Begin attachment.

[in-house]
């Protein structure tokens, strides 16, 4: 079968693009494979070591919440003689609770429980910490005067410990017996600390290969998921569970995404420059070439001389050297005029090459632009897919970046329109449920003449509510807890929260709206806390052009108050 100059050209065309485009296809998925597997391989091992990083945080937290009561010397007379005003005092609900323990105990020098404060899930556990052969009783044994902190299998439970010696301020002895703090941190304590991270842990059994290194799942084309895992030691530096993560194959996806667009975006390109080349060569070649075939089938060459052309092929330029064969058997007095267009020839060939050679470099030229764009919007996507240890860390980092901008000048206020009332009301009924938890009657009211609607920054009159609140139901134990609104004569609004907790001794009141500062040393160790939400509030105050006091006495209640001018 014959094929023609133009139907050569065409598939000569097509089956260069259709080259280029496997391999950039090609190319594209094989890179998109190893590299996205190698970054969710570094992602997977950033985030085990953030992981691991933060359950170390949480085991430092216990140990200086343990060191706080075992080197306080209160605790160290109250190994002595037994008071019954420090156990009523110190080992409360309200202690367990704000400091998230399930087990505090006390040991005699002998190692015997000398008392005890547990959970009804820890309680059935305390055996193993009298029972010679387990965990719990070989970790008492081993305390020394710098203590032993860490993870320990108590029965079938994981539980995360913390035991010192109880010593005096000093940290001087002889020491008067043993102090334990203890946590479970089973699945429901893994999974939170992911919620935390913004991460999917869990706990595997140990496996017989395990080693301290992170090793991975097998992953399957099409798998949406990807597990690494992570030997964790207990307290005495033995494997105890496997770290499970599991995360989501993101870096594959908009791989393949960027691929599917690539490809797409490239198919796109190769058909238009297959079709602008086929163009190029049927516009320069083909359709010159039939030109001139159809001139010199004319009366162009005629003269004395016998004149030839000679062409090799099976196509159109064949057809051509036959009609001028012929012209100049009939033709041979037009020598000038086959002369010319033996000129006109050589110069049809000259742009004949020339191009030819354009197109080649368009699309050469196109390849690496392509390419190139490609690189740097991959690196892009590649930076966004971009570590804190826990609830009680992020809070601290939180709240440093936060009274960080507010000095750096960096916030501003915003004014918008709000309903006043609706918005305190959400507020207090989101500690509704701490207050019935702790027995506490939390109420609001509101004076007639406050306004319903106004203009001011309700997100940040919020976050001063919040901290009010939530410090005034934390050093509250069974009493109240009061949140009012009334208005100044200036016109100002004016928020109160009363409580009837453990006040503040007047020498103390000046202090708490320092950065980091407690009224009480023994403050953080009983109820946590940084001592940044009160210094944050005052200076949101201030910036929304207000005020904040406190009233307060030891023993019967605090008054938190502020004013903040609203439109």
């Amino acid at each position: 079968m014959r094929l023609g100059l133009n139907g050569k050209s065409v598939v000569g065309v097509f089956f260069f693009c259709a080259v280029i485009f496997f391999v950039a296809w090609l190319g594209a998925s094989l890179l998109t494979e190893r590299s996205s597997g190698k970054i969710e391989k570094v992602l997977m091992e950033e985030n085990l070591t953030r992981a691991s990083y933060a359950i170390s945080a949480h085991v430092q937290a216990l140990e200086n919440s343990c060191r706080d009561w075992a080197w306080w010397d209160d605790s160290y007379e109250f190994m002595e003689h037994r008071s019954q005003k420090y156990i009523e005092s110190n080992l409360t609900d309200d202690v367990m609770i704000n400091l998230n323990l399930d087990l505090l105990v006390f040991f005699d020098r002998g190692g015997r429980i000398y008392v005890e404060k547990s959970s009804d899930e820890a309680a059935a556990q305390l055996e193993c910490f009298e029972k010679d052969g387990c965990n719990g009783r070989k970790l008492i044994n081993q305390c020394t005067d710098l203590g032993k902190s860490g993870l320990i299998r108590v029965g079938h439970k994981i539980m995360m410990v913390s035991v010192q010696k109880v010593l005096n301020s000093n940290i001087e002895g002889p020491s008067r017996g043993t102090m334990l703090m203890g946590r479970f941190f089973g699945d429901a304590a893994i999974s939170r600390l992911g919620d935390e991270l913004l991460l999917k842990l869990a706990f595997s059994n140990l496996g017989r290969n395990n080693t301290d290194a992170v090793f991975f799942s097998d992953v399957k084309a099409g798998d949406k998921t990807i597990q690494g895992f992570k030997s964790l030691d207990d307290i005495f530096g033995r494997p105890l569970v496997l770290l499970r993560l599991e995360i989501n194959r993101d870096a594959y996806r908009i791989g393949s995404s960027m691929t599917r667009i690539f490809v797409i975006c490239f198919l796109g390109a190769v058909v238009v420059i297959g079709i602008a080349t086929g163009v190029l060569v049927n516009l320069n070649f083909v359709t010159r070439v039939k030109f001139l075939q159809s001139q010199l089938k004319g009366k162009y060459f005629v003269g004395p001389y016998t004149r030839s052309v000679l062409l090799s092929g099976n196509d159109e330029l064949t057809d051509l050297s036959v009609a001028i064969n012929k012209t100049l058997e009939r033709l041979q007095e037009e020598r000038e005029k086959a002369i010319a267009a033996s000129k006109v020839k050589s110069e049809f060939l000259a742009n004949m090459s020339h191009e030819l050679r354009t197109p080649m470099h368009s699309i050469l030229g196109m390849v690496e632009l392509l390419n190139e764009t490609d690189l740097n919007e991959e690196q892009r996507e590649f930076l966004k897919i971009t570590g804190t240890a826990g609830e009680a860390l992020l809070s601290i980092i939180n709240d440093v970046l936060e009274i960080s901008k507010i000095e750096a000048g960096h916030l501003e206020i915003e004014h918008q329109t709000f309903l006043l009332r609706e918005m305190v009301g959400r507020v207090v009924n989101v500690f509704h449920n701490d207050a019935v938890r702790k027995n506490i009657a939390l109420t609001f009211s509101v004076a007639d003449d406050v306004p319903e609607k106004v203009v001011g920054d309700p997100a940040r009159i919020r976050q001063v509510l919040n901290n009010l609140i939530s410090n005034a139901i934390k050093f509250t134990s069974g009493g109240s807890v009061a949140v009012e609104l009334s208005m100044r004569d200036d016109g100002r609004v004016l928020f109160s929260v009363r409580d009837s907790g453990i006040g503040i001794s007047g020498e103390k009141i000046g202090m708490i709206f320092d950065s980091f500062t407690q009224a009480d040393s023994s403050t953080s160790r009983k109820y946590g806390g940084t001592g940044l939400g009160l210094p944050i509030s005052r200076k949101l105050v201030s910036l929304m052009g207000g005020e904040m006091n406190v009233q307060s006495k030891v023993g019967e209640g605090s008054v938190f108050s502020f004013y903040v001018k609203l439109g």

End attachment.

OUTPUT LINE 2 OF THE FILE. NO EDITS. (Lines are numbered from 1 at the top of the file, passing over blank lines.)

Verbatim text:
């Protein structure tokens, strides 16, 4: 079968693009494979070591919440003689609770429980910490005067410990017996600390290969998921569970995404420059070439001389050297005029090459632009897919970046329109449920003449509510807890929260709206806390052009108050 100059050209065309485009296809998925597997391989091992990083945080937290009561010397007379005003005092609900323990105990020098404060899930556990052969009783044994902190299998439970010696301020002895703090941190304590991270842990059994290194799942084309895992030691530096993560194959996806667009975006390109080349060569070649075939089938060459052309092929330029064969058997007095267009020839060939050679470099030229764009919007996507240890860390980092901008000048206020009332009301009924938890009657009211609607920054009159609140139901134990609104004569609004907790001794009141500062040393160790939400509030105050006091006495209640001018 014959094929023609133009139907050569065409598939000569097509089956260069259709080259280029496997391999950039090609190319594209094989890179998109190893590299996205190698970054969710570094992602997977950033985030085990953030992981691991933060359950170390949480085991430092216990140990200086343990060191706080075992080197306080209160605790160290109250190994002595037994008071019954420090156990009523110190080992409360309200202690367990704000400091998230399930087990505090006390040991005699002998190692015997000398008392005890547990959970009804820890309680059935305390055996193993009298029972010679387990965990719990070989970790008492081993305390020394710098203590032993860490993870320990108590029965079938994981539980995360913390035991010192109880010593005096000093940290001087002889020491008067043993102090334990203890946590479970089973699945429901893994999974939170992911919620935390913004991460999917869990706990595997140990496996017989395990080693301290992170090793991975097998992953399957099409798998949406990807597990690494992570030997964790207990307290005495033995494997105890496997770290499970599991995360989501993101870096594959908009791989393949960027691929599917690539490809797409490239198919796109190769058909238009297959079709602008086929163009190029049927516009320069083909359709010159039939030109001139159809001139010199004319009366162009005629003269004395016998004149030839000679062409090799099976196509159109064949057809051509036959009609001028012929012209100049009939033709041979037009020598000038086959002369010319033996000129006109050589110069049809000259742009004949020339191009030819354009197109080649368009699309050469196109390849690496392509390419190139490609690189740097991959690196892009590649930076966004971009570590804190826990609830009680992020809070601290939180709240440093936060009274960080507010000095750096960096916030501003915003004014918008709000309903006043609706918005305190959400507020207090989101500690509704701490207050019935702790027995506490939390109420609001509101004076007639406050306004319903106004203009001011309700997100940040919020976050001063919040901290009010939530410090005034934390050093509250069974009493109240009061949140009012009334208005100044200036016109100002004016928020109160009363409580009837453990006040503040007047020498103390000046202090708490320092950065980091407690009224009480023994403050953080009983109820946590940084001592940044009160210094944050005052200076949101201030910036929304207000005020904040406190009233307060030891023993019967605090008054938190502020004013903040609203439109």